A part of me knew that my Aunt was always one to be dramatic and her generalized views on “others” were unlikely true. Yet, I didn’t want to take any chances. The only non-Korean people I trusted were my Dad and paternal Grandma. Since they raised me during my young life and I managed to survive, I was convinced they were exceptions. Everyone else merely was just part of a breeding ground of deadly germs. They also made really good sandwiches.
At some point, I made efforts to overcome my fears. I missed many chocolate ice cream opportunities because of my germ phobia and began to feel cheated out of life. One of my early attempts took place at my non-Korean neighbor’s home. She offered me chocolate pudding and I cautiously accepted. I remember staring at the pudding-filled spoon for what seemed like forever. I just couldn’t do it. My stomach turned as I thought of all the invisible microorganisms taunting me from that stainless steel spoon.
Even though I knew that the idea of dying via chocolate pudding cup was completely ridiculous, I couldn’t stop fixating on those germs. Since there was a chance that spoon wasn’t vigorous washed in scalding hot water, I didn’t have the guarantee I needed that it was clean. The thoughts of those germs silently killing me were overwhelming. I eventually gave in and told my neighbor I didn’t feel well. I gave back the uneaten pudding cup as she scolded me for wasting food.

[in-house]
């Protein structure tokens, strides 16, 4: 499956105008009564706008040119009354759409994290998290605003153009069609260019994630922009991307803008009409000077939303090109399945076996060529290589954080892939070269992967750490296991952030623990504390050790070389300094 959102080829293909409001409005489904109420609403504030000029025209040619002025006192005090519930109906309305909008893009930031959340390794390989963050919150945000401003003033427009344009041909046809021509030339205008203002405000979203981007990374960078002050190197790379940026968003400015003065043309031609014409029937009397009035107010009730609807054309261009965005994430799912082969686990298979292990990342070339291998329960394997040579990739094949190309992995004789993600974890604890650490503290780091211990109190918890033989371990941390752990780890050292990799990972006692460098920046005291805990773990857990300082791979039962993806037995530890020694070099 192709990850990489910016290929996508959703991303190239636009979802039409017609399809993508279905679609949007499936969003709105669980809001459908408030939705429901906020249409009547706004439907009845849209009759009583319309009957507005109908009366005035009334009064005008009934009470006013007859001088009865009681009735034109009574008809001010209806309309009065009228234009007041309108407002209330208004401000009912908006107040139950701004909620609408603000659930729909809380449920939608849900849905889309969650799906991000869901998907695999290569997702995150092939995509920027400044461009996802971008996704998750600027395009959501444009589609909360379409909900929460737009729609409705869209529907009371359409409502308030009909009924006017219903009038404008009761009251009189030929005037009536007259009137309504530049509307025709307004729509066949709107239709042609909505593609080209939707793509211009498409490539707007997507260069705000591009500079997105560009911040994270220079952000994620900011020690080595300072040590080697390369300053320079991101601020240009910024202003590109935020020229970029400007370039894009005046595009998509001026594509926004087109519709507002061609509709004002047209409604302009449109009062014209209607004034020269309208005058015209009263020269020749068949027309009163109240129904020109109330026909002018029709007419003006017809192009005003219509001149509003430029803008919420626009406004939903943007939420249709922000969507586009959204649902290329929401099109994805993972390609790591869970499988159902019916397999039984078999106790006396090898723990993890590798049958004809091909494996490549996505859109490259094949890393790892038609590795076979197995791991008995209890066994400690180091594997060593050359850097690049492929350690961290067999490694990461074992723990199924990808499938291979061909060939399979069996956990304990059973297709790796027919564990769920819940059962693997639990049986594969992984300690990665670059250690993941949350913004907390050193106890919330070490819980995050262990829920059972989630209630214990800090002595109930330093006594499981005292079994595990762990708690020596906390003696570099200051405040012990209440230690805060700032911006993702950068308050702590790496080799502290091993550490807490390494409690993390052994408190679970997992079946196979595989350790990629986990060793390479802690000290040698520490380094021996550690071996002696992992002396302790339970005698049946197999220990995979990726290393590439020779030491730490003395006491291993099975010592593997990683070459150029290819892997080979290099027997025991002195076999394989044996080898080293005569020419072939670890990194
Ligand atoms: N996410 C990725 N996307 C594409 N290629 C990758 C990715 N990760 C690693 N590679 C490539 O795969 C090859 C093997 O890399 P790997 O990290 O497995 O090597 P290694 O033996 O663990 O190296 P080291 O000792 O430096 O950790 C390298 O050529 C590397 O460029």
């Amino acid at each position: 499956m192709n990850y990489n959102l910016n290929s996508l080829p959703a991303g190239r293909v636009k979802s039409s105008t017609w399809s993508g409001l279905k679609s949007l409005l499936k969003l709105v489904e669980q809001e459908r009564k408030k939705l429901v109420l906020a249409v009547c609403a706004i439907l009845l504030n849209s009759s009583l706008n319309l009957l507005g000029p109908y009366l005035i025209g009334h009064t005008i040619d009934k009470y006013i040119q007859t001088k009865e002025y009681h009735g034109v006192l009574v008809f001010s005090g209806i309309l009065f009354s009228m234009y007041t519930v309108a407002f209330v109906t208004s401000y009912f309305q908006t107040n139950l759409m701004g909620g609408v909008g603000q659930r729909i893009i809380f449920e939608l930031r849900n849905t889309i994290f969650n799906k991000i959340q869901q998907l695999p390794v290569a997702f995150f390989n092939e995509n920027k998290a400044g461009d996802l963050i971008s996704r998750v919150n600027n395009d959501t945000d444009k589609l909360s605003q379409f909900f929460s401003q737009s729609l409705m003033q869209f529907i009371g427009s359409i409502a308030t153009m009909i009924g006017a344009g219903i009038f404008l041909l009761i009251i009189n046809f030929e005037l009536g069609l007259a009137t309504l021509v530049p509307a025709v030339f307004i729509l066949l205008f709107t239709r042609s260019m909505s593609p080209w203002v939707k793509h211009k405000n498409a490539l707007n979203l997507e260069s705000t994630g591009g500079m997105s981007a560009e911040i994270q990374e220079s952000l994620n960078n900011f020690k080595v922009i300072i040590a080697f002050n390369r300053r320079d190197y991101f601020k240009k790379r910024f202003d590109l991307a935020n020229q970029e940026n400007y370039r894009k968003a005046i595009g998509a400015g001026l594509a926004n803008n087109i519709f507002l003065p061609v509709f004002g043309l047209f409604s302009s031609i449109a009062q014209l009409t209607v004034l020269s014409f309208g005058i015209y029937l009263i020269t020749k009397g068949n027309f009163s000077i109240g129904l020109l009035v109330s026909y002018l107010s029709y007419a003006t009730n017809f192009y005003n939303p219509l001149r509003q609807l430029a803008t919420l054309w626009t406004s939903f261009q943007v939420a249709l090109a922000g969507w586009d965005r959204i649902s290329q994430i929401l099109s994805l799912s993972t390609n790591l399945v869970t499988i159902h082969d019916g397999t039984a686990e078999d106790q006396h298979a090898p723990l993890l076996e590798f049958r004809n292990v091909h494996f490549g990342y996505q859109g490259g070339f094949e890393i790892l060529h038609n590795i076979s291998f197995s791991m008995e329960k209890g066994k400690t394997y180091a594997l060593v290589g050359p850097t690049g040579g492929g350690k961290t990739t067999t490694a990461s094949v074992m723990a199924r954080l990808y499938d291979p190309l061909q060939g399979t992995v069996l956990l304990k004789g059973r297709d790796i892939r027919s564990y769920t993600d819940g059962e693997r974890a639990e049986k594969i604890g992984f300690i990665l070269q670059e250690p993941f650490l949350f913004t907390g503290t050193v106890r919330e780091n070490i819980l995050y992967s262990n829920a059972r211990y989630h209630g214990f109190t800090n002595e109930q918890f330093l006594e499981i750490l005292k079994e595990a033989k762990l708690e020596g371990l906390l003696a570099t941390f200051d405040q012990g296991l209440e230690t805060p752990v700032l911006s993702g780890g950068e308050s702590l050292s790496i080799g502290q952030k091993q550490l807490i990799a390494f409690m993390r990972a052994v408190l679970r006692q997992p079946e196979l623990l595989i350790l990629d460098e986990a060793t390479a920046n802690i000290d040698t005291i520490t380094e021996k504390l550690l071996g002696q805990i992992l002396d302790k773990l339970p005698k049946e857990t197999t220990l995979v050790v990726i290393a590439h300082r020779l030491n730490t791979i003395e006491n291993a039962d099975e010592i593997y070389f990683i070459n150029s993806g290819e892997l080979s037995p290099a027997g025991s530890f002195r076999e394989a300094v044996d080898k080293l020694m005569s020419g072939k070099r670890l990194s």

For me, the most frustrating part of having OCD was that people didn’t understand me. Unless a person has actually dealt with true OCD (not just the “I keep hand sanitizer in my purse. I’m so OCD!” nonsense), OCD is really hard to conceptualize for most people. It was also difficult to share my situation. In the chocolate pudding scenario, how was I supposed to tell my neighbor that I was skeptical about her dishwashing procedure? I might as well have pointed at her and screamed “You’re dirty because you’re not Korean!”. It was always easier to just accept the disapproving stares and semi-unwarranted scolding.
About two years ago, one of my best friends endured a severe case of OCD following a very traumatic event in her life. Up until then, I thought OCD was just an acronym to describe good cleaning habits. She shared her experiences and I followed up with my own research so I could understand what she was going through. I eventually made the connection that I had OCD as a child. The experience of being there to comfort her helped me to understand why I struggled during my childhood.
Over the years, I’ve gotten better. Along the way, I slowly dealt with the things that triggered me. I sought help from an amazing therapist who helped me with the issues I had neglected to address in the past. I still have traits of OCD, but they’re manageable. I don’t like to eat with my hands because touching food makes me feel gross. Well, it’s not the food itself; it’s the lingering scent of food left on my fingertips [which cause me to obsessively wash my hands]. There was an episode of Seinfeld where an older gentleman ate a Snickers bar with a knife and fork. Most people thought it was weird, I thought it was beautiful.
I like to consider myself to be an open-minded person. Sometimes, I’m not. I am especially closed-minded after a few too many cocktails and have a bad habit of judging strangers out of boredom (and likely jealousy). I try my best to understand where people are in their lives. I try not to be too judgmental because judgments are never based on the whole story. I’ve been very fortunate to have a great network of people in my life who also maintain an open mind (and accept that I eat pizza with a fork). We all have issues. We all have the human experience of wanting to be understood.